Threading the divine Namita Jaspal, a heritage conservator, who got an opportunity to restore a dress worn by sixth Sikh Guru Hargobind, shares how it has been the biggest challenge of her life Parbina Rashid
past present: Namita and her team restoring the heritage chola
A stitch in time, sometimes, is not enough to save nine. It, in fact, has the opposite effect. Especially if the cloth happens to be some 400 years old and the needle belongs to an amateur. Namita Jaspal, a heritage conservator, has learnt it first hand when she got an opportunity to restore a dress worn by sixth Sikh Guru Hargobind.
The call to preserve the dress, revered by millions of Sikhs, reached Namita when she was least expecting a project of such magnitude. The project was the endeavour of a group of NRIs, headed by the person in charge of Gurdwara Chola Sahib in village Ghudaani Kalan, near Ludhiana. Historical, because this is the dress Guru Hargobind wore when he came out of imprisonment at the Gwalior Fort. As the story goes, 52 prisoners who held on to his chola as he came out of the fort were also given freedom.
The chola before and after restoration
“Preserving the chola worn by the Guru, which is now part of the memorabilia at Gurdwara Shri Chola Sahib, has been my biggest challenge so far,” says Namita who has just completed the job to her satisfaction and to the ones who entrusted the responsibility to her. It was challenging because she was handling a dress which is steeped in religious sentiment. It was also a dress which had borne the brunt of time and bad handling.
“The fabric of the chola had, over the centuries, lost its strength and flexibility. The robe is striped and there are loosely-woven stripes that alternate with thicker ones. Most of the thin and light-coloured stripes were either torn or completely lost,” she explains.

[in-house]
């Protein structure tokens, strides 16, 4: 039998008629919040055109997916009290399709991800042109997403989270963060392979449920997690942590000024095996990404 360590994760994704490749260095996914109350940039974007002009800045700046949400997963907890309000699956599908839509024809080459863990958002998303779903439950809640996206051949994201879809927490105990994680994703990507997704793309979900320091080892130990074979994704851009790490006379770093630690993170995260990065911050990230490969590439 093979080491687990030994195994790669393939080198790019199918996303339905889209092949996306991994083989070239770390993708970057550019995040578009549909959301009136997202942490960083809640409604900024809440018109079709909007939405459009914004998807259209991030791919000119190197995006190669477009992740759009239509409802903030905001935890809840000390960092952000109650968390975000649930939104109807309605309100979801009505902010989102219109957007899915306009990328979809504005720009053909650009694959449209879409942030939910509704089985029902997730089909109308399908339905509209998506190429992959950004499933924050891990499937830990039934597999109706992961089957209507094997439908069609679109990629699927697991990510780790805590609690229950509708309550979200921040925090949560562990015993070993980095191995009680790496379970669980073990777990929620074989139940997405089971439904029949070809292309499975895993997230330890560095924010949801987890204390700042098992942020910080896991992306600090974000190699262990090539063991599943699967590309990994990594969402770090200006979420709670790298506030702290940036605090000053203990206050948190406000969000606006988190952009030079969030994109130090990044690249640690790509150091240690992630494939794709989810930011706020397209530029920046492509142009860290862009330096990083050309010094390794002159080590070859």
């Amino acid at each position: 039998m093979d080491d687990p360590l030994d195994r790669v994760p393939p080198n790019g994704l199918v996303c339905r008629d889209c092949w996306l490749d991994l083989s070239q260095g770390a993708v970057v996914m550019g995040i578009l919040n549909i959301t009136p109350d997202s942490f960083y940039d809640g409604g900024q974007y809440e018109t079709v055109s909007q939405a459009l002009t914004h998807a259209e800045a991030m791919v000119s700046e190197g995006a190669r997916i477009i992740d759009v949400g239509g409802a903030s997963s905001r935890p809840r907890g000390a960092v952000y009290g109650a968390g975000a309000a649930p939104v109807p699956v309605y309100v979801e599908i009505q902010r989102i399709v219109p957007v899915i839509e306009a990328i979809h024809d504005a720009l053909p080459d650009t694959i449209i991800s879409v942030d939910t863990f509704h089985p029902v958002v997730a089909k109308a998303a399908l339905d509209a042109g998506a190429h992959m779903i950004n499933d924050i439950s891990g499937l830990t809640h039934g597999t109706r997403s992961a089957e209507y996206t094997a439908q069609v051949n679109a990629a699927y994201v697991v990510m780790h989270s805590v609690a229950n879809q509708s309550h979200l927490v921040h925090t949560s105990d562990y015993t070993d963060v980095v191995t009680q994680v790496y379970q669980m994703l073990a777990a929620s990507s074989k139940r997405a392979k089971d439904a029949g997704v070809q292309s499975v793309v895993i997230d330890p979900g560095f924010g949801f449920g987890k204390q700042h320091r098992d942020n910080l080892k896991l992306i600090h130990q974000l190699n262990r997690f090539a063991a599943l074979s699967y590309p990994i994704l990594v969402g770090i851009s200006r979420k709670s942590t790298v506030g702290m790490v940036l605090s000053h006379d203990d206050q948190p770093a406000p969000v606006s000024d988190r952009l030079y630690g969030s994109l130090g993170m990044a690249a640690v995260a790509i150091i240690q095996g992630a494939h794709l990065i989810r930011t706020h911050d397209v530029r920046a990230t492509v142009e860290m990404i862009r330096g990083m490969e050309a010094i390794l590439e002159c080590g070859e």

There were attempts at restoration earlier, but they failed. “Most portions were gathered and sewn in an attempt to reduce further damage, but that only led to the disfiguration of the garment,” says Namita.
So, all the old sewn restoration had to be removed before Namita could start her conservation work. “It was a divine feeling to be able to touch the chola, which was worn by a revered Guru. We had many people approaching my team with the request to be allowed to touch it once. We had to be strict so that no further damage was done to the robe,” she says.
For Namita, who is married into a Sikh family in Chandigarh, it was easy to identify with the religious sentiment that ran high. “Though I am not a born Sikh, I am married to one and I have attended a school which was run by a Gurdwara in Delhi,” she says.
Namita has been freelancing as a heritage conservator since 2006 and has handled some prestigious projects like the Archaeological Museum at Sanghol, near Ludhiana, Firoz Shah War Memorial at Ferozepur, besides documenting more than 100 historical sites near Pushkar and restoration of paintings as well as manuscripts that belong to private collectors.
What Namita enjoys about her job is the challenges this profession, which is a male preserve, throws at her. “This is a profession dominated mostly by architects and men. If you happen to be a woman and that too a non-architect like me, government officials do not take you seriously.”
But that’s a minor hiccup and Namita does not mind facing it. For all she knows, the reward could come in the form of divine projects like the chola of the great Guru!